Simple saltwater solution may reduce early symptoms of virus

A simple saltwater solution could help reduce early symptoms and the progression of coronavirus, new research has suggested.

Simple saltwater solution may reduce early symptoms and progression of virus.


 Neil Hanna Photography
Simple saltwater solution may reduce early symptoms and progression of virus. Neil Hanna Photography

Scientists at the University of Edinburgh believe sea salt could boost the antiviral defence of cells that kicks in when you are affected by a cold.

This new study builds on a trial, published in 2019, designed to identify a low cost and easily accessible intervention against the common cold.

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It found that participants who gargled and cleared their nose with a salt water solution reported fewer coughs and less congestion.

Gargling also cut the length of their cold by almost two days.

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Researchers at the University of Edinburgh say the sea salt may work by boosting cells’ antiviral defence that kicks in when they are affected by a cold.

The team has re-examined the data and discovered the same benefits were also experienced by those participants who were infected with one of the four common coronaviruses known to cause colds.

Researchers now aim to investigate whether the same solution will benefit those who are experiencing symptoms of the new strain of coronavirus, which causes Covid-19.

The study is recruiting adults in Scotland with Covid-19 symptoms or a confirmed case of Covid-19.

Those who join the trial will be asked to follow government advice on hygiene and self-isolation, with one group asked to gargle and clear their nose with salt water.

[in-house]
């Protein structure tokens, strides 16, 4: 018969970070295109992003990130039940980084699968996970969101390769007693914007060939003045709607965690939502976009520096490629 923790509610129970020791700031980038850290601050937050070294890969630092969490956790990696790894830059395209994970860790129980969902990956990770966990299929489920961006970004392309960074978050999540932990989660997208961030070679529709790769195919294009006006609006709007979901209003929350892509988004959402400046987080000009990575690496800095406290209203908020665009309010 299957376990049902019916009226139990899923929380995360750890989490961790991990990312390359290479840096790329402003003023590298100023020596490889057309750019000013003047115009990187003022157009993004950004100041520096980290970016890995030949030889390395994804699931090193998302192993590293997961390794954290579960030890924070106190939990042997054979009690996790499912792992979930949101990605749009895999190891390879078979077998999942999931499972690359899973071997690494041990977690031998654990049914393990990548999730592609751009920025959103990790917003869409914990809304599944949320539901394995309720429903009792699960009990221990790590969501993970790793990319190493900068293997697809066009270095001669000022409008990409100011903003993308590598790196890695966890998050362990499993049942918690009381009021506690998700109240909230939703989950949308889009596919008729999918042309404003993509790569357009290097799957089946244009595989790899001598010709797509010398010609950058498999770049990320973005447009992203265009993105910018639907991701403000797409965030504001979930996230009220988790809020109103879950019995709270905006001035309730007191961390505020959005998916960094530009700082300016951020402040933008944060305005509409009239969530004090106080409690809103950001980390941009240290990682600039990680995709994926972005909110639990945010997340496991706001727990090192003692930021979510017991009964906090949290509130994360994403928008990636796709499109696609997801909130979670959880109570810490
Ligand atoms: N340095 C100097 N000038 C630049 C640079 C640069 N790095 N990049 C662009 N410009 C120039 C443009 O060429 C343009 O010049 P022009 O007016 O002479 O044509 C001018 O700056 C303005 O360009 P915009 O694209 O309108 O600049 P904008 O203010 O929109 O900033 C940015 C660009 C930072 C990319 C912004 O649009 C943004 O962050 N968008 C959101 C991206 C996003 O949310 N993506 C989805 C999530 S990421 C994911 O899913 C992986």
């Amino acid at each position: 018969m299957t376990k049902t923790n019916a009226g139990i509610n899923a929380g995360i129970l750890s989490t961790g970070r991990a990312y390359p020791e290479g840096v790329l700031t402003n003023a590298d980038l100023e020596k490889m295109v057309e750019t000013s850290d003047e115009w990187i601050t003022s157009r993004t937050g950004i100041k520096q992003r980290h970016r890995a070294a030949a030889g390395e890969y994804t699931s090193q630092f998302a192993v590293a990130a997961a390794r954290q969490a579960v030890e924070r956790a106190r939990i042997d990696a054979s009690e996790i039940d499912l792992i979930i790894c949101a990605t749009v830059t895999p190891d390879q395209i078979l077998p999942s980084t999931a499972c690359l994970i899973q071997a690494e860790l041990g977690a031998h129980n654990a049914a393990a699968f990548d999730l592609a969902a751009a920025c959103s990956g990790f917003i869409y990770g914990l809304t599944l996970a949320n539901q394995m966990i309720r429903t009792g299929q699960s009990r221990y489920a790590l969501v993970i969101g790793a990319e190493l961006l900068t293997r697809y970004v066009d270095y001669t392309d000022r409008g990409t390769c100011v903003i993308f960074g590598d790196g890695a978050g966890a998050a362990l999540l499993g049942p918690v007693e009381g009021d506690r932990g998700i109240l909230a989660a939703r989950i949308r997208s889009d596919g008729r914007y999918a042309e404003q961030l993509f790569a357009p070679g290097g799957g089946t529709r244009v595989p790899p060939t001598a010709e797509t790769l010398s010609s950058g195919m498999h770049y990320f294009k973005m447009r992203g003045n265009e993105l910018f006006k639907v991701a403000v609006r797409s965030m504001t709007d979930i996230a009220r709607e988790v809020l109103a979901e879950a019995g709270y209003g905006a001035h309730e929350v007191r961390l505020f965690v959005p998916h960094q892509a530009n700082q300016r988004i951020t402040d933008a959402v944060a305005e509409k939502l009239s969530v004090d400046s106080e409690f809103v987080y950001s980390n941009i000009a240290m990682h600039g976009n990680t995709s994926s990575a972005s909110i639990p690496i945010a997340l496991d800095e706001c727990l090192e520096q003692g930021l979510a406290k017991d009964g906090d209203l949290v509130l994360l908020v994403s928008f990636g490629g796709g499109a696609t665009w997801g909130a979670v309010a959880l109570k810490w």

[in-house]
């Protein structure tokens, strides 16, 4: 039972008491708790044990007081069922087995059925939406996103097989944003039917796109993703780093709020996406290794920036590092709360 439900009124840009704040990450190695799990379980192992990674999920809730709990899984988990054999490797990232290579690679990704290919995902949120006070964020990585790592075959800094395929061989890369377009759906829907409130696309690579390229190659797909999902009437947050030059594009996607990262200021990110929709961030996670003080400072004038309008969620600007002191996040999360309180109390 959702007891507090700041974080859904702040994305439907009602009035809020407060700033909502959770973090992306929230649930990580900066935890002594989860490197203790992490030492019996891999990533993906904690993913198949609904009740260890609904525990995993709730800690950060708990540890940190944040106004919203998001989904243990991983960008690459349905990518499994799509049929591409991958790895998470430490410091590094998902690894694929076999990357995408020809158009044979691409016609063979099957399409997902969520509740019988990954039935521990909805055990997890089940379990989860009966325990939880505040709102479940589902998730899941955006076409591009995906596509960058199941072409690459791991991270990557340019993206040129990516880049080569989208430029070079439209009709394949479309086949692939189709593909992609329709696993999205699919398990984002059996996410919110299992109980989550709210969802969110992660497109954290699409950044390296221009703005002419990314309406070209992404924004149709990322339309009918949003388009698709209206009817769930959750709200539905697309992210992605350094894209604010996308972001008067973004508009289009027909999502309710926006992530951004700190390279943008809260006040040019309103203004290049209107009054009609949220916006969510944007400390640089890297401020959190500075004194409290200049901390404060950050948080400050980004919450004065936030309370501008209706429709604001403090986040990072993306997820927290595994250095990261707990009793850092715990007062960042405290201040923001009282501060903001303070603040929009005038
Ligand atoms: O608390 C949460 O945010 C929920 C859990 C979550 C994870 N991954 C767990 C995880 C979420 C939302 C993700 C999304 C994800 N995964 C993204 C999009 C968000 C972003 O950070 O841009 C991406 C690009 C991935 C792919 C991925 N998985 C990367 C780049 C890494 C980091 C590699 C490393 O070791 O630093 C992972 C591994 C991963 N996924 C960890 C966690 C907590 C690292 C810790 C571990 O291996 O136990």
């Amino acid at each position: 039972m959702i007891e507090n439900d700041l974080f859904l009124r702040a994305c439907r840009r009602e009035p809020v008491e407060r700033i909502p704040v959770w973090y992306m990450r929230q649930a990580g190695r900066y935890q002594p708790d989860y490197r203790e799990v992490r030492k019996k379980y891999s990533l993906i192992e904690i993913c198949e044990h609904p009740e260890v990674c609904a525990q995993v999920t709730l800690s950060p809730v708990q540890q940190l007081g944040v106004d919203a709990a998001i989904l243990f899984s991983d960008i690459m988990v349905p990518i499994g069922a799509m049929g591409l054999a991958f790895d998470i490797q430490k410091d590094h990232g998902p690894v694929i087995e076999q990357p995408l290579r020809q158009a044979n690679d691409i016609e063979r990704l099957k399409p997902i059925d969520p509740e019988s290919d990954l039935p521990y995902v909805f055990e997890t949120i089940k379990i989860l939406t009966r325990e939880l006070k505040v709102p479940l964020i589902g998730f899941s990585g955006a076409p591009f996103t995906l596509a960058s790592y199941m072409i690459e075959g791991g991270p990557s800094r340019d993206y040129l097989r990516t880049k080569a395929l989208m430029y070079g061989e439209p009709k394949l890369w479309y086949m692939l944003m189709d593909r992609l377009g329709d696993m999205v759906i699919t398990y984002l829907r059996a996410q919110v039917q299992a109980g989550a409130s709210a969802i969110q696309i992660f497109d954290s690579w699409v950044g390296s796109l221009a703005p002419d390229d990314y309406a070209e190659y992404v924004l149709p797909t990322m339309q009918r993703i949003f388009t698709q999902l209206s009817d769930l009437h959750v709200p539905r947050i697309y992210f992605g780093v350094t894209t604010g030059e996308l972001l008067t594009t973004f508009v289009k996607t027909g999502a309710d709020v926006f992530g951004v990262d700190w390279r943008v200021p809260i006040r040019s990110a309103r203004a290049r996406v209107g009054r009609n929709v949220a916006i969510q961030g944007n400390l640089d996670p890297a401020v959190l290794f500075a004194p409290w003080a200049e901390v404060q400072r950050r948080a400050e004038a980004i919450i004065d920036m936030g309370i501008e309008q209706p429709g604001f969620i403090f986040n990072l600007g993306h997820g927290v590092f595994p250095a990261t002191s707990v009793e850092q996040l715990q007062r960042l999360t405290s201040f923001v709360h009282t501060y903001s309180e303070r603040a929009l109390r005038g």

The study is funded by BREATHE – the Health Data Research Hub for Respiratory Health.

The original pilot study – known as the Edinburgh and Lothians Viral Intervention Study, or ELVIS – recruited healthy adults within two days of them contracting an upper respiratory tract infection – commonly known as a cold.

The participants were divided into two groups with one group asked to gargle and rinse their nasal passages with a salt solution as they felt necessary. The other group dealt with the cold the way they normally would do.

They kept a diary of their symptoms for up to two weeks. Self-collected swabs were also tested to measure the amount of cold virus in their nose.

Those who did nasal irrigation and gargling with the salty solution had a shorter cold, were less likely to pass it on to their family, had faster viral clearance and were less likely to use medicines from a pharmacy.

Professor Aziz Sheikh, Director of the University’s Usher Institute, said: “We are now moving to trial our salt water intervention in those with suspected or confirmed Covid-19, and hope it will be a useful measure to reduce the impact and spread of the infection. It only requires salt, water and understanding of procedure, so should, if found to be effective, be easy and inexpensiv to implement.”

To find out more and to take part, please go to https://www.ed.ac.uk/usher/elvis-covid-19.

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